The Twin Sisters are firing again. Well, not the actual Sisters, but their models. And you can see them blast away this summer on the San Jacinto Battlefield – with blanks. If you just got off the United flight from Chicago and plan to make Texas your new home, Pilgrim, here’s a bit of mystery and history mixed together. The Twin Sisters were a pair of naughty young women who came to our rescue, then disappeared, never to be seen again. The Sisters were two cannons used by the Texians (that’s what they called themselves back then) at the Battle of San Jacinto, which is why there is a Texas and why you are here. So this story is worth retelling.
The cannons were 6-pounders made of brass or cast iron (there is a dispute), 5 feet 5 inches long, with a four-inch bore and weight of approximately 800 pounds. They began life on Nov. 17, 1835, when the people of Cincinnati, Ohio, wanted to aid the cause of the Texas Revolution. They raised funds to procure two cannons and their equipment for Texas. Since the United States was officially neutral toward the rebellion in Texas, the Cincinnatians listed their cannons as "hollow ware."
They were manufactured at a foundry and then shipped down the Mississippi to New Orleans where the guns were placed on the schooner Pennsylvania and taken to Brazoria. The cannons were named "Twin Sisters" at Brazoria for Elizabeth and Eleanor Rice, twin daughters of Dr. Charles W. Rice who were on board the Pennsylvania. At that time the Texas Army was in full retreat but after several unsuccessful efforts, the Twins reached the army at its camp on the Brazos on April 11, 1836. On April 19 the Texas Army of 763 soldiers arrived on the banks of the San Jacinto River, slowly fording it.
Soldiers took the floor of a house belonging to a Mrs. Batterson and used it as a raft to float the cannons across. On the day before the battle of San Jacinto the Sisters got into a fight with a Mexican artillery piece twice their size, the Golden Standard. The Standard’s first shot hit the Sisters’ commander, Lieutenant Colonel James C. Neill, in the rump. The Texians hit Cap. Fernando Urriza in the rump, killed two mules and wrecked the Standard’s limber. So much for the first artillery duel. The next day, April 21,1836, the Sisters were probably put near the center of the Texians' line and 10 yards in advance of the infantry. Then General Sam Houston, in his usual mild manner, gave the order to his artillerymen: “Halt! Halt! Now is the critical time! Fire away! God damn you, fire! Aren’t you going to fire at all?”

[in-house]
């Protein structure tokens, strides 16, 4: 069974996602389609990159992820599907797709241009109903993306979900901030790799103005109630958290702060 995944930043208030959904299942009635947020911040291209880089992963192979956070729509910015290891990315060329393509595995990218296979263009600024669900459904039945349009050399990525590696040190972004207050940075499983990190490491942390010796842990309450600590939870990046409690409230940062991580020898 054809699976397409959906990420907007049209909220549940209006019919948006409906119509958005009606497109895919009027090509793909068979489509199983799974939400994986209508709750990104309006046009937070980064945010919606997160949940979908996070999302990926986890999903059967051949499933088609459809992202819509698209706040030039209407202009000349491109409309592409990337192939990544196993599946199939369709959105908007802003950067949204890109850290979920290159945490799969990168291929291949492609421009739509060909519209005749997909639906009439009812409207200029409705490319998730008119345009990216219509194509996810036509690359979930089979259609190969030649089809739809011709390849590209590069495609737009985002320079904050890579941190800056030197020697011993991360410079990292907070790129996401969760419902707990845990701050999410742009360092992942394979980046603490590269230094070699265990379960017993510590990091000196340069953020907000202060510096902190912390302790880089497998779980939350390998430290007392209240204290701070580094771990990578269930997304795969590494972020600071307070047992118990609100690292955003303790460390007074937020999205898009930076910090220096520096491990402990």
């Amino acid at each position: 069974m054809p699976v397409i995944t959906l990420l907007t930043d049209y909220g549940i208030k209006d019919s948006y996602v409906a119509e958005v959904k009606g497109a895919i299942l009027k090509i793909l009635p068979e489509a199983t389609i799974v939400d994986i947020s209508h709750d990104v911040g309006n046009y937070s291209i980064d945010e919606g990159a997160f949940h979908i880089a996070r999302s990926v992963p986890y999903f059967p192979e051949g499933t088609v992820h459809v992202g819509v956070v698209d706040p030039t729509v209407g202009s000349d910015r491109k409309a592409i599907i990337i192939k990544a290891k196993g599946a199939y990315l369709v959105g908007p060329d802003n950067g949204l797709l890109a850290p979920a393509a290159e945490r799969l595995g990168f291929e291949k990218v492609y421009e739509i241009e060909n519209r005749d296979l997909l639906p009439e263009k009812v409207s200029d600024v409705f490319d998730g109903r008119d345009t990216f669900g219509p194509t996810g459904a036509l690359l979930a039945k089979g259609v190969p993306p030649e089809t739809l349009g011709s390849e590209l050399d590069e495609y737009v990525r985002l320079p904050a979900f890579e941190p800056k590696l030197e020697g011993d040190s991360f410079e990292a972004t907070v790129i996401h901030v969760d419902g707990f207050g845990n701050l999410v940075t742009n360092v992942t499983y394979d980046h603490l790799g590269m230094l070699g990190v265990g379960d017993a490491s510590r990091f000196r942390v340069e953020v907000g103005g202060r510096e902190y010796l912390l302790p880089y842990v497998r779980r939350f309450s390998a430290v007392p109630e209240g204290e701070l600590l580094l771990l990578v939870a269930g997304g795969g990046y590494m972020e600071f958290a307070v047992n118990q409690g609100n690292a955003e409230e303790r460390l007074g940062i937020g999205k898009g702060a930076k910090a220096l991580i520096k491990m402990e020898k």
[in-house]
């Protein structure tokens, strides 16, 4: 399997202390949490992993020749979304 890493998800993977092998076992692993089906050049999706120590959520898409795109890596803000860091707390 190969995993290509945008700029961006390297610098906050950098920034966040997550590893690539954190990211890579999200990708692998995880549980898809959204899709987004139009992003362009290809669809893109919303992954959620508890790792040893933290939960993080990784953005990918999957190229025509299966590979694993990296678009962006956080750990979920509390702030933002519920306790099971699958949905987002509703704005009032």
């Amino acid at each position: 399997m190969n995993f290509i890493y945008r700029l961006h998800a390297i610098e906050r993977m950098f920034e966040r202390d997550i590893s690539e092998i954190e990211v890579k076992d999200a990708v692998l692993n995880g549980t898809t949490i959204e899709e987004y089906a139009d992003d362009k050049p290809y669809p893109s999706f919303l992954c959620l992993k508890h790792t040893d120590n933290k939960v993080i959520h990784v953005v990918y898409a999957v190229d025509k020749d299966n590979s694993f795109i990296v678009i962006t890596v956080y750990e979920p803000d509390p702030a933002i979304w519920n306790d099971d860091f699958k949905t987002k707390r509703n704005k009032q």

During the battle they fired handfuls of musket balls, broken glass, and horseshoes, the only ammunition they had. Their first shots were fired at a distance of 200 yards, and were credited with helping to cause confusion in the Mexicans’ ranks and significantly aided the Texians’ infantry attack. Following the battle the cannons were used to guard the Mexican prisoners. In 1840 the Twins were moved, along with other military stores, to Austin, where on April 21, 1841, they were fired in celebration of the fifth anniversary of the battle of San Jacinto. When Sam Houston was inaugurated as president of the republic that year, the Twins were fired. In 1842 the Twins were placed on the summit of “President's Hill” in Austin (I think that is where the State Capitol is today) to defend the river crossing against an attack by Mexican troops that occupied San Antonio. They were inventoried in Austin in 1843, where they remained for another 20 years.
After that the Sisters were moved here and there, used by the Texas Army, then by the Confederates. Then they disappeared. (No, they are not the two cannons guarding the south entrance to the state Capitol, although a lot of people think they are.) Here’s the version I like best: After the end of the Civil War, in August of 1865 five discharged Rebs returning from Galveston by train got off in Houston, and one of them, 19-year-old Henry North Graves, spotted some confiscated Confederate weapons in a pile earmarked for a northern foundry and destruction. In the pile Graves found the Twin Sisters. (They had been marked at the foundry.) Graves and his companions -- John Barnett, Ira Pruett, Sol Thomas and Jack Taylor -- immediately decided to save the Sisters. As one of them remarked, "We'll bury them so deep no damned Yankee will ever find them." That night, joined by a Black man named Dan, they stole the cannons, burned the wood and leather attachments, then buried the barrels near a bayou.
That is the last the Sisters were seen. In 1895 Graves and two of his old diggers returned to the bayou's banks to retrieve the cannon. No luck. Graves came back in 1920 but could find nothing. I wrote about all of this back in 1982, and George Brown, of Brown & Root, called up and said, "Wonder if a reward might help the hunt?"
"It would," I agreed.
"How about $2,500?"
"How about $25,000?"
Pause. "All right."
Brown insisted on anonymity, so a $25,000 certificate of deposit was drawn up with my name on it to be awarded for the return and verification of the Twin Sisters. The offer finally expired and Brown died without anyone ever finding the guns. A few years later a friend of Brown's renewed the offer.Again, no takers. Since then others have tried, but the Twin Sisters have eluded all discovery. (According to maps of that period, the two cannons should be somewhere by the bayou near Brady’s Island, beside the railroad track.) Perhaps the Sisters are not being coy, but are simply awaiting General Houston’s next orders, “Fire away! God damn you, aren’t you going to fire at all?”
Ashby can be fired at firstname.lastname@example.org
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